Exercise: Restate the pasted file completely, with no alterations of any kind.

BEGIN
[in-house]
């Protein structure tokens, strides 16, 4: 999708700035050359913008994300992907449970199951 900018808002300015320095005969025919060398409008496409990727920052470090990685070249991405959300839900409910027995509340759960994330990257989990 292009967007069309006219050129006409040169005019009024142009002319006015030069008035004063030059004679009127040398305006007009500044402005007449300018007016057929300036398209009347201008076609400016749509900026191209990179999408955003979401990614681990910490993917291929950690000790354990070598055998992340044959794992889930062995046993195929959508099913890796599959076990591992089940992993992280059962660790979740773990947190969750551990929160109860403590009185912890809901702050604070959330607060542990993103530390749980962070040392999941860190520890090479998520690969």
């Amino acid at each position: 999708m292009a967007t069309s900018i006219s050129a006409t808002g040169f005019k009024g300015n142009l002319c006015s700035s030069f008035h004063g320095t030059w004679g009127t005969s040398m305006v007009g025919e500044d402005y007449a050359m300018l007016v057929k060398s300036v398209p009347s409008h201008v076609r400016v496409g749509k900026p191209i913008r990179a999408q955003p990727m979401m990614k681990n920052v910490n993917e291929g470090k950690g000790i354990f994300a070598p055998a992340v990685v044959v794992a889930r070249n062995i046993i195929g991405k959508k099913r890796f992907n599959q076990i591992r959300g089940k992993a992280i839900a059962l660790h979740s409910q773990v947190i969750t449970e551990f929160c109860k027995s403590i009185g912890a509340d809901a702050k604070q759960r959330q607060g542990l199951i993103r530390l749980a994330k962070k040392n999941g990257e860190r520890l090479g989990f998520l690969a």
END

[in-house]
């Protein structure tokens, strides 16, 4: 999708700035050359913008994300992907449970199951 900018808002300015320095005969025919060398409008496409990727920052470090990685070249991405959300839900409910027995509340759960994330990257989990 292009967007069309006219050129006409040169005019009024142009002319006015030069008035004063030059004679009127040398305006007009500044402005007449300018007016057929300036398209009347201008076609400016749509900026191209990179999408955003979401990614681990910490993917291929950690000790354990070598055998992340044959794992889930062995046993195929959508099913890796599959076990591992089940992993992280059962660790979740773990947190969750551990929160109860403590009185912890809901702050604070959330607060542990993103530390749980962070040392999941860190520890090479998520690969």
């Amino acid at each position: 999708m292009a967007t069309s900018i006219s050129a006409t808002g040169f005019k009024g300015n142009l002319c006015s700035s030069f008035h004063g320095t030059w004679g009127t005969s040398m305006v007009g025919e500044d402005y007449a050359m300018l007016v057929k060398s300036v398209p009347s409008h201008v076609r400016v496409g749509k900026p191209i913008r990179a999408q955003p990727m979401m990614k681990n920052v910490n993917e291929g470090k950690g000790i354990f994300a070598p055998a992340v990685v044959v794992a889930r070249n062995i046993i195929g991405k959508k099913r890796f992907n599959q076990i591992r959300g089940k992993a992280i839900a059962l660790h979740s409910q773990v947190i969750t449970e551990f929160c109860k027995s403590i009185g912890a509340d809901a702050k604070q759960r959330q607060g542990l199951i993103r530390l749980a994330k962070k040392n999941g990257e860190r520890l090479g989990f998520l690969a």